In one introductory news conference, new Toronto Blue Jays manager John Gibbons smiled, laughed and kibbitzed more than John Farrell did in two years on the job.
Looking comfortable, relaxed and familiar, albeit in a Jays uniform different from the ones he wore in years previous, Gibbons cracked wise about media speculation on the Blue Jays’ managerial search (“You guys were way off”), his altercations with Shea Hillenbrand and Ted Lilly (“I had a couple of dust-ups”) and even his folksy, down-home Texas twang (asked a question in french, Anthopoulos suggested Gibbons take a shot at answering and the response was, “I have a hard enough time in English”).
It wasn’t the stand-up comedy routine that Scott Rolen provided when he first met the Toronto media, but it was a breath of fresh air. Not that John Farrell wasn’t good to deal with, he was fine, but he almost always had his guard up and rarely, if ever, allowed any personality to come through.
More importantly, Anthopoulos was beaming the entire time. He rained down platitudes on the man who managed the Blue Jays to a 305-305 record from late 2004 to early 2008, saying that there’s nobody better at managing a bullpen, that Gibbons did an “unbelievable” job while he was here the first time, that he’s great at evaluating players and not afraid to put his foot down when the situation calls for it.
In fact, Anthopoulos called the Hillenbrand and Lilly dust-ups, to which Gibbons referred as a black eye for him personally, as positives. In both cases, something needed to be done and Gibbons did it. Anthopoulos spoke of Lou Piniella getting into physical altercations with players (he famously threw Rob Dibble into a locker in Cincinnati) and even brought up the Cito Gaston/David Wells confrontation in the early ’90s, when Gaston came out to make a pitching change and Wells fired the ball down the left-field line instead of handing it over to the skipper. Gaston took care of things by pinning Wells to a clubhouse wall.
Unfortunately, those controversies are what most fans will remember about the first Gibbons era. What they should remember was that Gibbons impressed Anthopoulos enough during that time with his ability as a tactician, a manager of people and a talent evaluator that once Anthopoulos finished making a huge trade and signing an important free agent, he turned out to be the obvious choice to come back and take over.
Club president Paul Beeston made a point to mention that one important thing he’s learned over the years is that it is “absolutely 100 per cent essential” that the manager and general manager work well together — “Like hand in glove,” he said. Gibbons and Anthopoulos have that kind of relationship.
When you look back at the things Anthopoulos said he wanted in a manager — major-league experience, familiarity with the organization and the city, an edge — they all point squarely at Gibbons. It even took Anthopoulos himself some time to realize that, but once he did, the two-year deal (with a club option for a third) was done over a weekend. Anthopoulos wouldn’t admit it publicly, but odds are he doesn’t think Gibbons should ever have been fired in the first place. The fact that he said he’s more sure about the move to hire Gibbons than any other transaction he’s ever made as a GM, though, speaks volumes.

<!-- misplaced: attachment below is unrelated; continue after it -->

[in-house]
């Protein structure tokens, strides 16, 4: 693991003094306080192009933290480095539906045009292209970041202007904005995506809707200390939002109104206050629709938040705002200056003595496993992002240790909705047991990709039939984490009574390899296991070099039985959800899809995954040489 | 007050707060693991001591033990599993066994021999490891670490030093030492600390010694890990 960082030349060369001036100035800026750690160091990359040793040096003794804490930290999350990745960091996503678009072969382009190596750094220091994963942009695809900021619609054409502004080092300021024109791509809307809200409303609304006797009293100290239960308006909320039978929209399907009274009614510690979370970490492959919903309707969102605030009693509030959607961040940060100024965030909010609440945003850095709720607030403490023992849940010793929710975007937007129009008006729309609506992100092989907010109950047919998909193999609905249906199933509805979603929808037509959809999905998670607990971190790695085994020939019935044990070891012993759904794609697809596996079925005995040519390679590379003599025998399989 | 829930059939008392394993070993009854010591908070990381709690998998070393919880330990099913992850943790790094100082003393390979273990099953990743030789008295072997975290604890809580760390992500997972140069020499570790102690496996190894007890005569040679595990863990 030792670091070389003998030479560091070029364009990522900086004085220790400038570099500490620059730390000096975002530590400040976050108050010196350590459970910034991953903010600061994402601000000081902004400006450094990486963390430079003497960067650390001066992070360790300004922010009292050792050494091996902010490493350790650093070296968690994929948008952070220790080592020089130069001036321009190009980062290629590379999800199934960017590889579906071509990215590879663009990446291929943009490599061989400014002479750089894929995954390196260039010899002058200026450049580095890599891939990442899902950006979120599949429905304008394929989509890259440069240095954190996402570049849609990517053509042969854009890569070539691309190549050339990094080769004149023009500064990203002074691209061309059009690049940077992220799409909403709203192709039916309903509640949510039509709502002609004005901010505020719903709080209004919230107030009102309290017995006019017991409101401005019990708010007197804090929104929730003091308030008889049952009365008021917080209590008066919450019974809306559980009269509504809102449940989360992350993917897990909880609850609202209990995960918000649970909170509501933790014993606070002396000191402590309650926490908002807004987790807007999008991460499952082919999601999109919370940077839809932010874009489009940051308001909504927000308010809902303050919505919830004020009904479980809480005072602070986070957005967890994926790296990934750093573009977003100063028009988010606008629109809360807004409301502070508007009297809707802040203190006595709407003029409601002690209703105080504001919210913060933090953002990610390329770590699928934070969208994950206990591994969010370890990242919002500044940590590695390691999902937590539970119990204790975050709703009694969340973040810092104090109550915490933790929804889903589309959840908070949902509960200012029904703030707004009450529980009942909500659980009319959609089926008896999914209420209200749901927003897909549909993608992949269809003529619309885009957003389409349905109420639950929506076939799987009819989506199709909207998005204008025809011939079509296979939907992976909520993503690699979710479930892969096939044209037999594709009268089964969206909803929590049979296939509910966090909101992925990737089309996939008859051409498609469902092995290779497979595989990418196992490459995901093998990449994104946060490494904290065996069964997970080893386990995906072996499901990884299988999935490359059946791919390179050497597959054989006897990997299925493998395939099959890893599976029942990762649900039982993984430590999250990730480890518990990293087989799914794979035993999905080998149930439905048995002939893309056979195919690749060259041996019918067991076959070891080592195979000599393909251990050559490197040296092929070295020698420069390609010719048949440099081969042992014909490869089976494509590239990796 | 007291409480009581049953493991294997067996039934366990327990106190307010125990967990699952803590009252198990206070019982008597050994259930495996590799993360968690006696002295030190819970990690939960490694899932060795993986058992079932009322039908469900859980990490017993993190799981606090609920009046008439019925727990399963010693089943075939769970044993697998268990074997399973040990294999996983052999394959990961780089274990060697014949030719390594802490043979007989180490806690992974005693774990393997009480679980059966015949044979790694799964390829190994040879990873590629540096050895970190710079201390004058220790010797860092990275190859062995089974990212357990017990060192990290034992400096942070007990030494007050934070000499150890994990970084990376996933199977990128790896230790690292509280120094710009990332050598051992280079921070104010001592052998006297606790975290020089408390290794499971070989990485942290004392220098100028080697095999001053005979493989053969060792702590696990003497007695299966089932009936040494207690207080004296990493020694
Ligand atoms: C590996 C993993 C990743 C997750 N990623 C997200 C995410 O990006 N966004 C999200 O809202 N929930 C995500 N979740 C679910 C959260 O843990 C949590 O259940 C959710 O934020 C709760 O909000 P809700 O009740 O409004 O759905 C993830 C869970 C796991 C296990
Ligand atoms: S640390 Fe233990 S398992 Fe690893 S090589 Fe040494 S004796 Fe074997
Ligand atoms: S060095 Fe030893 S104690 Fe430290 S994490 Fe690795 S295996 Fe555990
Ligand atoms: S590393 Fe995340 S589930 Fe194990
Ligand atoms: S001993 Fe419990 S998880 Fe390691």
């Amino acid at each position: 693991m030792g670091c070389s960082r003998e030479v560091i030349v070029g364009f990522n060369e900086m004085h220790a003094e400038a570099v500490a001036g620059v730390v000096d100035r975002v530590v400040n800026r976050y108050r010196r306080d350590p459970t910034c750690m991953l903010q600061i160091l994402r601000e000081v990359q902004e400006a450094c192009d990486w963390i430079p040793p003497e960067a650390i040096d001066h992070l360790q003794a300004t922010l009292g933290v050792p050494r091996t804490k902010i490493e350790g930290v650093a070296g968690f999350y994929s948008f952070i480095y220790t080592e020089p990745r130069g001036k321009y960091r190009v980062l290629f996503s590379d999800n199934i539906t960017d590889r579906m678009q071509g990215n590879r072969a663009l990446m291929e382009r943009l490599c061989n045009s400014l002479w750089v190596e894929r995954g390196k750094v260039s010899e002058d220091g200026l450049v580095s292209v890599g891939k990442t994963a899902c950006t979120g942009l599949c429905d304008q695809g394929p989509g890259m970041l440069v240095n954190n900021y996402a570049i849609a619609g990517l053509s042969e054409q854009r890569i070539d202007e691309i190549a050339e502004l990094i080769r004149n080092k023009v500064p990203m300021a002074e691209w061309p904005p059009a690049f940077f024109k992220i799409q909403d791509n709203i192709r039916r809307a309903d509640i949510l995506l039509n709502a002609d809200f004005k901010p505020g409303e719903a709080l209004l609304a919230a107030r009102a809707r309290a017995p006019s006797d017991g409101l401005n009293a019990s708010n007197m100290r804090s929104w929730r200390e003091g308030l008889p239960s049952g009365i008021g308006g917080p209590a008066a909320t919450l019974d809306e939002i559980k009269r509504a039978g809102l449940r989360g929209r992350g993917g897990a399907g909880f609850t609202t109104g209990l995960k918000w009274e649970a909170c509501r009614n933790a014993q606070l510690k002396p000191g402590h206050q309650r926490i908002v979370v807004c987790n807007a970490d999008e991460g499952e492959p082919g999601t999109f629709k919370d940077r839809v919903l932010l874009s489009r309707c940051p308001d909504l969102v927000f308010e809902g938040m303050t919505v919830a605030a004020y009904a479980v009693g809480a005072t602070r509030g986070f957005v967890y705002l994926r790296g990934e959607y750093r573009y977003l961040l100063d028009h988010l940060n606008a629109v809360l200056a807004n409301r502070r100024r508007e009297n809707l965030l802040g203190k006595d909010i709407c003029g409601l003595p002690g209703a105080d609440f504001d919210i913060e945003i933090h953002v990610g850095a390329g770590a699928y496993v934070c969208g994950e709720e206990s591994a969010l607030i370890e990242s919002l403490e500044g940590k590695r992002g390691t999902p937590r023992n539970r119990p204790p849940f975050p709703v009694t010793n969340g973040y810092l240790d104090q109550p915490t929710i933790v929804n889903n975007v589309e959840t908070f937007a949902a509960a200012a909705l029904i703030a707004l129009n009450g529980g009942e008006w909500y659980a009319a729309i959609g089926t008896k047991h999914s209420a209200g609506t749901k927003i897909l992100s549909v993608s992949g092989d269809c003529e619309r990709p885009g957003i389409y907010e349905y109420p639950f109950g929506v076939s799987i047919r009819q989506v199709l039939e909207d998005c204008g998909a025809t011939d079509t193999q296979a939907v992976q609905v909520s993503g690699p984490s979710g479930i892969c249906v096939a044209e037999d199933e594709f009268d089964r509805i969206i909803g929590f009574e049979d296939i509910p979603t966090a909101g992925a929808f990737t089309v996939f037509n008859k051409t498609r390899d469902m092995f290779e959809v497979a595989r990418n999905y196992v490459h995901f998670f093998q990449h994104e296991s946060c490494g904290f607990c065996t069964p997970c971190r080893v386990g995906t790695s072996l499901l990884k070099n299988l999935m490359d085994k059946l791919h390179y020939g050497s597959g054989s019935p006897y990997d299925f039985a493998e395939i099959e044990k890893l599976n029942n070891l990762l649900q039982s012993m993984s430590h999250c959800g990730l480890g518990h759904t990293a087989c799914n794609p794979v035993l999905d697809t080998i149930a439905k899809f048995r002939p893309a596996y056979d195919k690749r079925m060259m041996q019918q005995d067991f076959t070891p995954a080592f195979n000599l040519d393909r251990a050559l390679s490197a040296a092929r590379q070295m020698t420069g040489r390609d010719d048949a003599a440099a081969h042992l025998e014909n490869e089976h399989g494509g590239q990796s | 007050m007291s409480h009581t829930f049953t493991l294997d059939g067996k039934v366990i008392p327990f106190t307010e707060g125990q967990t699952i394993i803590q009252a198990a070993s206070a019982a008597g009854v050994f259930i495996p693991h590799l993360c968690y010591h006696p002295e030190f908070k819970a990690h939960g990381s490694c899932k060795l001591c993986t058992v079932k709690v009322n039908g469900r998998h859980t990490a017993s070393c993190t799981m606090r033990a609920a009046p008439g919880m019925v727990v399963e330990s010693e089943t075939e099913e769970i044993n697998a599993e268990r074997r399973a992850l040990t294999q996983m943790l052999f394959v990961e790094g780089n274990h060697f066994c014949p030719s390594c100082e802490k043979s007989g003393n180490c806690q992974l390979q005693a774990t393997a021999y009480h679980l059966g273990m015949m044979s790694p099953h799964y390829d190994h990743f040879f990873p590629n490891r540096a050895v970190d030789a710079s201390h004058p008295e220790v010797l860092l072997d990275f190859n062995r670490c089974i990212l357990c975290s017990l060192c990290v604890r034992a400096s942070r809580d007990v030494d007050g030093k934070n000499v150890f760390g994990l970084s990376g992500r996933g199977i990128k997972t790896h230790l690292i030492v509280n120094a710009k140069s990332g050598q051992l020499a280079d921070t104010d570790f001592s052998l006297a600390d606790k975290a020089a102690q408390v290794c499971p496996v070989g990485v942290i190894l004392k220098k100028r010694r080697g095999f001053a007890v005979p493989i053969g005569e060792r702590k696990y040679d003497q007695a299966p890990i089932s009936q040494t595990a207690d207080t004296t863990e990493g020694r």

As far as the team on the field goes, expect Melky Cabrera to be hitting second, between Joses Reyes and Bautista. Cabrera played in Kansas City in 2011, with Gibbons as his bench coach, and the new Jays skipper fell in love with his energy and ability as a hitter. He thinks it won’t take long for Blue Jays fans to fall in love with Cabrera, either. Gibbons did say that he sees Cabrera as more of a top-of-the-order hitter than a middle-of-the-order run producer.
Gibbons also said he’s enamoured with the speed on the team, and while he likes to run, he won’t be stupid about it.
As far as his overall strategy, Gibbons said that when you have a team this talented, often the best thing a manager can do is stay out of the players’ way.
The announcement of Gibbons’ hiring, the Marlins trade (it all started with an inquiry into the availability of Josh Johnson and grew from there once Anthopoulos heard who the Marlins wanted) and the Cabrera signing caps off an incredibly busy week of Blue Jays news and growing Jays buzz all across Canada. Beeston said there’s been a “huge” increase in ticket sales and corporate sponsorship since the news began to break, but added that the financial bottom line isn’t the purpose, “the purpose is to win.”
Beeston also confirmed the $120-million payroll, and added that “if we put the product on the field, I feel very confident in this city, this country, that we’re going to have the support we had before. But we have to give them a reason.”
Blue Jays fans now have that reason to be very, very excited about their team for the first time in a long time. It’s going to be a long off-season waiting for that first pitch to be thrown.